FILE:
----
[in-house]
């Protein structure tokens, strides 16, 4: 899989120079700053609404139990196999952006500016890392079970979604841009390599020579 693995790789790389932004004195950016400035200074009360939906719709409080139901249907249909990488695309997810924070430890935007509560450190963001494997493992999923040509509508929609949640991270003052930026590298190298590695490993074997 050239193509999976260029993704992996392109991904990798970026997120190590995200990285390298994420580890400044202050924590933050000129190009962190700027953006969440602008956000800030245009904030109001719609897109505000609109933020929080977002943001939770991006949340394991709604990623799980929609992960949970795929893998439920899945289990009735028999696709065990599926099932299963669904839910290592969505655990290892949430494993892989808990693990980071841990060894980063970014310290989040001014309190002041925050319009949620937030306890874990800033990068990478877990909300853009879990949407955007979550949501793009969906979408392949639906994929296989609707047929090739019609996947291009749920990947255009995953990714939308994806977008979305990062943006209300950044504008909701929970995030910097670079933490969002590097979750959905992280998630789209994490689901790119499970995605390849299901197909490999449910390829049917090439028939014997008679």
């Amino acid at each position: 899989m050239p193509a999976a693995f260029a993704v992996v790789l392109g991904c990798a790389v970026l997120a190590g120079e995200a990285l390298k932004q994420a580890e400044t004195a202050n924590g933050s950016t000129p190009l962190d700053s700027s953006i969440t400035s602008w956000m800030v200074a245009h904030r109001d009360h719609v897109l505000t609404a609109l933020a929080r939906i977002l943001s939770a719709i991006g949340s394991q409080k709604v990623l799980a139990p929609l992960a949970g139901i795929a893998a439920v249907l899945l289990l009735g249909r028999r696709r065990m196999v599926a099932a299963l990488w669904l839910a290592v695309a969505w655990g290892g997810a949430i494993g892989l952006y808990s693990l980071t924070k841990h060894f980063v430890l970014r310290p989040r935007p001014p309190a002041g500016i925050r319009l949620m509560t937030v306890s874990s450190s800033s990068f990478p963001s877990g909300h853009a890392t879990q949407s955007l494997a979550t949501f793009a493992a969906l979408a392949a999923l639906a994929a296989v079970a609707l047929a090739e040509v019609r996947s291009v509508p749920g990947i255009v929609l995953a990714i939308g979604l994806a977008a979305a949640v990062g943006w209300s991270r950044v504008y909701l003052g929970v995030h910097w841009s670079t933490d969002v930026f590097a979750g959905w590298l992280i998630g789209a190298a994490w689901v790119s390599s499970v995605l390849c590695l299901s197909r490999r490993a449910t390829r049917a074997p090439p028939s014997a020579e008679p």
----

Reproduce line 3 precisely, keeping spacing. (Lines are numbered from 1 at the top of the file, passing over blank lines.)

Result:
């Amino acid at each position: 899989m050239p193509a999976a693995f260029a993704v992996v790789l392109g991904c990798a790389v970026l997120a190590g120079e995200a990285l390298k932004q994420a580890e400044t004195a202050n924590g933050s950016t000129p190009l962190d700053s700027s953006i969440t400035s602008w956000m800030v200074a245009h904030r109001d009360h719609v897109l505000t609404a609109l933020a929080r939906i977002l943001s939770a719709i991006g949340s394991q409080k709604v990623l799980a139990p929609l992960a949970g139901i795929a893998a439920v249907l899945l289990l009735g249909r028999r696709r065990m196999v599926a099932a299963l990488w669904l839910a290592v695309a969505w655990g290892g997810a949430i494993g892989l952006y808990s693990l980071t924070k841990h060894f980063v430890l970014r310290p989040r935007p001014p309190a002041g500016i925050r319009l949620m509560t937030v306890s874990s450190s800033s990068f990478p963001s877990g909300h853009a890392t879990q949407s955007l494997a979550t949501f793009a493992a969906l979408a392949a999923l639906a994929a296989v079970a609707l047929a090739e040509v019609r996947s291009v509508p749920g990947i255009v929609l995953a990714i939308g979604l994806a977008a979305a949640v990062g943006w209300s991270r950044v504008y909701l003052g929970v995030h910097w841009s670079t933490d969002v930026f590097a979750g959905w590298l992280i998630g789209a190298a994490w689901v790119s390599s499970v995605l390849c590695l299901s197909r490999r490993a449910t390829r049917a074997p090439p028939s014997a020579e008679p």